Mark “cut on fold” on the center front/center back line, and cut out the pattern. 1 cm (3/8″) seam allowances are already included on the pattern, so you don’t need to add seam allowances. Cut 2 on fold, with the direction of greatest stretch of the fabric going around the body.

Cut a vertical slit down the center of the neck on one of the pieces of fabric. This will be the front.

Place the T-shirt front on the model’s body to locate the bust points and draw cross marks on the bust points. Remove the fabric from the body and cut on the marked lines. (If your model has a small bust or does not have a bust, skip this step.)

Using a serger or zig-zag stitch, stitch the T-shirt front to the back at the shoulder/neck seams, then the underarm/side seams, with 1 cm (3/8″) seam allowances. If you sew the seams with a zig-zag stitch, trim the seam allowance close to the stitching.


Using Water Activated Paper Tape

The person or persons who will be wetting and/or applying the paper tape should practice using it on inanimate objects before the actual dress form taping session. Cover a curved object such as a soda bottle with plastic wrap, apply two layers of tape to the object, overlapping each piece of tape, and let it dry. When the tape is dry, it should not bubble up or peel up on the edges. When the tape is removed from the object, it should hold its shape.

The first thing you need to think about is the humidity in the room you will be making the dress form in. If you live in a very dry climate, the tape will dry before you can apply it, so you need to raise the humidity, either by running a humidifier or doing the taping in a bathroom after the shower has been used.

Links in this post identified by an asterisk (*) are affiliate links. If you click through and make a purchase, I will earn a commission (at no additional cost to you).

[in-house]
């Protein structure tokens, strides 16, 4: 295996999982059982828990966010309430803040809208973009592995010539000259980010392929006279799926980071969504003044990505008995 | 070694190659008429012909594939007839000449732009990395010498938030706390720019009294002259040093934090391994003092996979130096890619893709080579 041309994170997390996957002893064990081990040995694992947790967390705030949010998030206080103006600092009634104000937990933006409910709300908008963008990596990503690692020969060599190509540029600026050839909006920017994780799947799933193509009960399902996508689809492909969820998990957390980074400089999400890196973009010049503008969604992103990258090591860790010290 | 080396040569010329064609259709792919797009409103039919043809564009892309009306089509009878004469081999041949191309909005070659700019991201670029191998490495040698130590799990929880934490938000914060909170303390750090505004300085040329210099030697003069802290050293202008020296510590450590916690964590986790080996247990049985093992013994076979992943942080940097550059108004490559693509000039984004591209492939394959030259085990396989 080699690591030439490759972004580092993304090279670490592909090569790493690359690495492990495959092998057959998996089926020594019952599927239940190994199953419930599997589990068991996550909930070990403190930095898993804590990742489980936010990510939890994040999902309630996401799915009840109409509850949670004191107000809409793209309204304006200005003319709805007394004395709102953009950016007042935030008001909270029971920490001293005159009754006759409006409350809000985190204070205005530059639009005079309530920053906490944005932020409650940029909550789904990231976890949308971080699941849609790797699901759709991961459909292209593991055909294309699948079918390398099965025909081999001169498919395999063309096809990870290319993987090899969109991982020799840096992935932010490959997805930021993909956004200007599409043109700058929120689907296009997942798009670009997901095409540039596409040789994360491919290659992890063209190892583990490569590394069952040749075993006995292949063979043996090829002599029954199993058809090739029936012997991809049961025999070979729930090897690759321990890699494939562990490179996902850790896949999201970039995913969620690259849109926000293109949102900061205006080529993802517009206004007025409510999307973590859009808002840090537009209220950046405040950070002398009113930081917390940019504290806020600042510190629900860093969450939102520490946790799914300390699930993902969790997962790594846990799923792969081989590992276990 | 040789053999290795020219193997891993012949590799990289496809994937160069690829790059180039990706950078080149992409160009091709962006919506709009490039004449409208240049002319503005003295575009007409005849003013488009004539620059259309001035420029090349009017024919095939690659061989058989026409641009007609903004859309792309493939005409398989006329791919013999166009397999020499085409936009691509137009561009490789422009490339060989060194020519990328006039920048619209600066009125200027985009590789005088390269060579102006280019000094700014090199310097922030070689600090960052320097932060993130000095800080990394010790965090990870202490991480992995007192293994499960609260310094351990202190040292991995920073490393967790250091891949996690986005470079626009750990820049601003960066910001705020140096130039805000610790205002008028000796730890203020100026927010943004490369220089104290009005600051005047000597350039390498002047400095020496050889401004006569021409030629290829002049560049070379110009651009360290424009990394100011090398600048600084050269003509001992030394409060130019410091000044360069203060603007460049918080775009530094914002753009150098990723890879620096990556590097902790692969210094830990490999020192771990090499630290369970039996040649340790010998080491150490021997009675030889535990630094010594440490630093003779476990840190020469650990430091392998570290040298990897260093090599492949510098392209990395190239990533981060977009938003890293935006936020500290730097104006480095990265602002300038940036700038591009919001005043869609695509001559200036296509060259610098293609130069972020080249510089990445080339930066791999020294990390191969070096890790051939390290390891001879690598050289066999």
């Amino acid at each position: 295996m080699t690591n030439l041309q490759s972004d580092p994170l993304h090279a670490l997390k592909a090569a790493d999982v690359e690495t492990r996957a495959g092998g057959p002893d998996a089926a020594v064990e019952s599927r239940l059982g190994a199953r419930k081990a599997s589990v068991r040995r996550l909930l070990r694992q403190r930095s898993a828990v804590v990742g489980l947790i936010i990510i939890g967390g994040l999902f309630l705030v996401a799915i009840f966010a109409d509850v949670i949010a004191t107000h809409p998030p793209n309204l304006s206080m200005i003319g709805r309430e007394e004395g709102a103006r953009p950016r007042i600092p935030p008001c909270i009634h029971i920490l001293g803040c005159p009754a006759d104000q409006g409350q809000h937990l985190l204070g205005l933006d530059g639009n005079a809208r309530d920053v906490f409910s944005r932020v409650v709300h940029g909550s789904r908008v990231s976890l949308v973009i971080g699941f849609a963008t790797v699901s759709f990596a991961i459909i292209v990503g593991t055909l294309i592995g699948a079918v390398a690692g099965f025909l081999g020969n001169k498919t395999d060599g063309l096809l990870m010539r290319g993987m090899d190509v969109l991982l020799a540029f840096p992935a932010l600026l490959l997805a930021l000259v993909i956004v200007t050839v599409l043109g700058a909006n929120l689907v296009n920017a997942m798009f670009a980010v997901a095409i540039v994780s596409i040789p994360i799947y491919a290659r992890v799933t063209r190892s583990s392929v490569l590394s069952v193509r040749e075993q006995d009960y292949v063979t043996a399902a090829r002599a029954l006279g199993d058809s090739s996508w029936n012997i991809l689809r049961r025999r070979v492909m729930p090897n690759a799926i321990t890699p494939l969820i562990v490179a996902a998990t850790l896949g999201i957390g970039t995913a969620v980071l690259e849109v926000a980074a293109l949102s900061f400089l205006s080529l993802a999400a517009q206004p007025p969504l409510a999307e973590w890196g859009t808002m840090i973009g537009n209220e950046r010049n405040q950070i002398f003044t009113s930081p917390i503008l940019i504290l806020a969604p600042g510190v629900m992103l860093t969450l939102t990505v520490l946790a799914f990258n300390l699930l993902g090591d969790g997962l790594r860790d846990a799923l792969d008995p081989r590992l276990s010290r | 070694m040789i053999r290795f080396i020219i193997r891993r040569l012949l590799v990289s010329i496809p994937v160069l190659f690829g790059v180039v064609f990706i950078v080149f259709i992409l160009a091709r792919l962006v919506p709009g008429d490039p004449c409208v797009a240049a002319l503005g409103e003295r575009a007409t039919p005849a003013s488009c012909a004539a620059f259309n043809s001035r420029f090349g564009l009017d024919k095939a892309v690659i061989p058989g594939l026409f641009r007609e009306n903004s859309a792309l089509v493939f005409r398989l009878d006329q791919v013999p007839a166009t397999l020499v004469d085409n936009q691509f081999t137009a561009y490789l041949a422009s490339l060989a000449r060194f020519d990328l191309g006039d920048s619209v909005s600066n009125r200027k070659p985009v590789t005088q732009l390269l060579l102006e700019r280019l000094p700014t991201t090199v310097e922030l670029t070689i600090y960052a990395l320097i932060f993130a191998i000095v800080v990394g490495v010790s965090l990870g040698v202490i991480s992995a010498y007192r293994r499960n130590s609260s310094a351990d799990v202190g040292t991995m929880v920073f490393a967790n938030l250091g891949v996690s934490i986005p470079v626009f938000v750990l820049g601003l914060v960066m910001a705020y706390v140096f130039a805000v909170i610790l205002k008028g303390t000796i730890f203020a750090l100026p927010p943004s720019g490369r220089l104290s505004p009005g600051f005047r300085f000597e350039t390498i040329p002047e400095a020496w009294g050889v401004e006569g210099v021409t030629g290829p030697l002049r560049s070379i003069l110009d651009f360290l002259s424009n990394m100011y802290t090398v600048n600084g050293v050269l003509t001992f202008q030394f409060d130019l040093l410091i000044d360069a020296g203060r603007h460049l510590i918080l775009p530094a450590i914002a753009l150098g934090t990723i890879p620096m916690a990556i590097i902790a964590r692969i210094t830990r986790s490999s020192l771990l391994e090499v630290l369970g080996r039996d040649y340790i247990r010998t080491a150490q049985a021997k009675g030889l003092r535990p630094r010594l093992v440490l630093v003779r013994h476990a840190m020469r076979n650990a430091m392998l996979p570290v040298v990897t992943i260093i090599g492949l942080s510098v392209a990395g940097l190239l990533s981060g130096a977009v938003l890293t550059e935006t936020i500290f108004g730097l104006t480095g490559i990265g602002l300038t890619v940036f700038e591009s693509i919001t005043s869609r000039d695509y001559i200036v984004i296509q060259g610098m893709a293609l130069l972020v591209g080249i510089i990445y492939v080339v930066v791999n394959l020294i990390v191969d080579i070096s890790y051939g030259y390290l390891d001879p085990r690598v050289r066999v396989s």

If the humidity is high, you will need to run a dehumidifier or air conditioner to lower the humidity so the tape will dry. You can also use a hair dryer to help the tape dry. If your climate is very humid, I’m not sure how well a paper tape dress form will hold up over time, so this method of making a dress form might not be the best option for you. If you use expanding foam on the inside, let the form dry completely in a dry room, then spray or paint on a moisture resistant sealer (such as Krylon Acrylic Spray*) after the tape is dry on the final form, it might be fine in a humid climate, though (I live in a pretty dry place, so I’m just guessing).

Making a paper tape dress form can take several hours, which can be tiring for everyone involved. To speed up the process, pre-cut a large pile of tape pieces, and if possible, have two helpers to do the taping and two people cutting and wetting tape. In my experience, it takes 3 to 4 hours to tape up the model with only one person doing everything, so you may be able to get the process done in an hour or so with more helpers.

The people doing the taping don’t need to know anything about sewing. Good attention to detail, the ability to follow directions, and a reasonable amount of dexterity are all that is required.

You will get the best results if you cut the tape lengthwise into narrower strips. Cut several long pieces, stack them up and cut them together, then cut them into shorter pieces. If your tape is more than 2 inches wide, cut it lengthwise to reduce the width of the tape. If you use pieces that are too wide, these areas tend to warp and ripple, don’t stay flat, and flex more. I think this is because the paper tape shrinks a little as it dries. Narrow pieces of tape are necessary if your model is small and/or has a lot of curves.

There are some tricks to using paper tape. If you don’t wet it correctly, the tape will not adhere properly, so the dress form will be too flexible and the tape will peel off. If you do not get the tape wet enough, the tape will not adhere well and it will peel off. If the tape is too wet, it may initially look like it adhered fine, but after it is dry it will bubble and peel up.

This really isn’t as hard as I’m making it sound, but I’m going into a lot of detail on this because this is all stuff that I wish I knew years ago when I first started using paper tape. Even if you don’t wet and apply the tape perfectly, you’ll still get a usable dress form. It just won’t be quite as firm and the tape will peel up around the edges, so don’t freak out and decide it’s too hard before you even start!